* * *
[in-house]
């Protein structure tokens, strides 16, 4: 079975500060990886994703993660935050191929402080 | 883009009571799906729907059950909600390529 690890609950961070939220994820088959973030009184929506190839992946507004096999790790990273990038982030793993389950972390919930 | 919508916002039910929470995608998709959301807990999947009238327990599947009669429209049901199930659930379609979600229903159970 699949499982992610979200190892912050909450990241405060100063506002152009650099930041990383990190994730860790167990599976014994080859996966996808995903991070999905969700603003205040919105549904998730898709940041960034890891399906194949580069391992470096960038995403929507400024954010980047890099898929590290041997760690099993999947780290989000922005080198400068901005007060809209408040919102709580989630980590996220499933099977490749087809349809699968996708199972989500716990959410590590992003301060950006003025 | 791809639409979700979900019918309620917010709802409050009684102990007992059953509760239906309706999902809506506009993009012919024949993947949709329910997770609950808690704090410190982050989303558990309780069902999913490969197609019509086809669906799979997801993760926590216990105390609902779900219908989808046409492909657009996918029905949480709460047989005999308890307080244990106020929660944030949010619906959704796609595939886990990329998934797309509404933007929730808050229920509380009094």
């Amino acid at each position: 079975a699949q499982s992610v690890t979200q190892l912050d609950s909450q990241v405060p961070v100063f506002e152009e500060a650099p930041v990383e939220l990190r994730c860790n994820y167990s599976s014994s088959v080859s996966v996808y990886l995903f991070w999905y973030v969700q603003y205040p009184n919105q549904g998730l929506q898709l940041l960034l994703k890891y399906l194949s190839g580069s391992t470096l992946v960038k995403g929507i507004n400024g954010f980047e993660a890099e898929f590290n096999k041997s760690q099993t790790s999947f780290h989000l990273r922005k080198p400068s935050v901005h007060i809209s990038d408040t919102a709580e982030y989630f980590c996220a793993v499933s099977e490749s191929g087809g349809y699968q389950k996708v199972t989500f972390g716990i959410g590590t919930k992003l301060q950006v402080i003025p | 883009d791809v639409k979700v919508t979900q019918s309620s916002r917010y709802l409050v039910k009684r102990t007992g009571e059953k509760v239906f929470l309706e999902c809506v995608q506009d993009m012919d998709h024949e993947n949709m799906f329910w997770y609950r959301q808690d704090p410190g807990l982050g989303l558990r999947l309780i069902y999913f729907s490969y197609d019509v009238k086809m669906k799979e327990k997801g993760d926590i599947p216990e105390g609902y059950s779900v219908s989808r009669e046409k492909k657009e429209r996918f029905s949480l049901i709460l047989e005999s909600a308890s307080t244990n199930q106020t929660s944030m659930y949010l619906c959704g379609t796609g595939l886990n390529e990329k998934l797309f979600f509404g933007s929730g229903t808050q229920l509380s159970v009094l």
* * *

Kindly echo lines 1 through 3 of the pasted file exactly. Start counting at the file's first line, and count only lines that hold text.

[in-house]
């Protein structure tokens, strides 16, 4: 079975500060990886994703993660935050191929402080 | 883009009571799906729907059950909600390529 690890609950961070939220994820088959973030009184929506190839992946507004096999790790990273990038982030793993389950972390919930 | 919508916002039910929470995608998709959301807990999947009238327990599947009669429209049901199930659930379609979600229903159970 699949499982992610979200190892912050909450990241405060100063506002152009650099930041990383990190994730860790167990599976014994080859996966996808995903991070999905969700603003205040919105549904998730898709940041960034890891399906194949580069391992470096960038995403929507400024954010980047890099898929590290041997760690099993999947780290989000922005080198400068901005007060809209408040919102709580989630980590996220499933099977490749087809349809699968996708199972989500716990959410590590992003301060950006003025 | 791809639409979700979900019918309620917010709802409050009684102990007992059953509760239906309706999902809506506009993009012919024949993947949709329910997770609950808690704090410190982050989303558990309780069902999913490969197609019509086809669906799979997801993760926590216990105390609902779900219908989808046409492909657009996918029905949480709460047989005999308890307080244990106020929660944030949010619906959704796609595939886990990329998934797309509404933007929730808050229920509380009094």
């Amino acid at each position: 079975a699949q499982s992610v690890t979200q190892l912050d609950s909450q990241v405060p961070v100063f506002e152009e500060a650099p930041v990383e939220l990190r994730c860790n994820y167990s599976s014994s088959v080859s996966v996808y990886l995903f991070w999905y973030v969700q603003y205040p009184n919105q549904g998730l929506q898709l940041l960034l994703k890891y399906l194949s190839g580069s391992t470096l992946v960038k995403g929507i507004n400024g954010f980047e993660a890099e898929f590290n096999k041997s760690q099993t790790s999947f780290h989000l990273r922005k080198p400068s935050v901005h007060i809209s990038d408040t919102a709580e982030y989630f980590c996220a793993v499933s099977e490749s191929g087809g349809y699968q389950k996708v199972t989500f972390g716990i959410g590590t919930k992003l301060q950006v402080i003025p | 883009d791809v639409k979700v919508t979900q019918s309620s916002r917010y709802l409050v039910k009684r102990t007992g009571e059953k509760v239906f929470l309706e999902c809506v995608q506009d993009m012919d998709h024949e993947n949709m799906f329910w997770y609950r959301q808690d704090p410190g807990l982050g989303l558990r999947l309780i069902y999913f729907s490969y197609d019509v009238k086809m669906k799979e327990k997801g993760d926590i599947p216990e105390g609902y059950s779900v219908s989808r009669e046409k492909k657009e429209r996918f029905s949480l049901i709460l047989e005999s909600a308890s307080t244990n199930q106020t929660s944030m659930y949010l619906c959704g379609t796609g595939l886990n390529e990329k998934l797309f979600f509404g933007s929730g229903t808050q229920l509380s159970v009094l």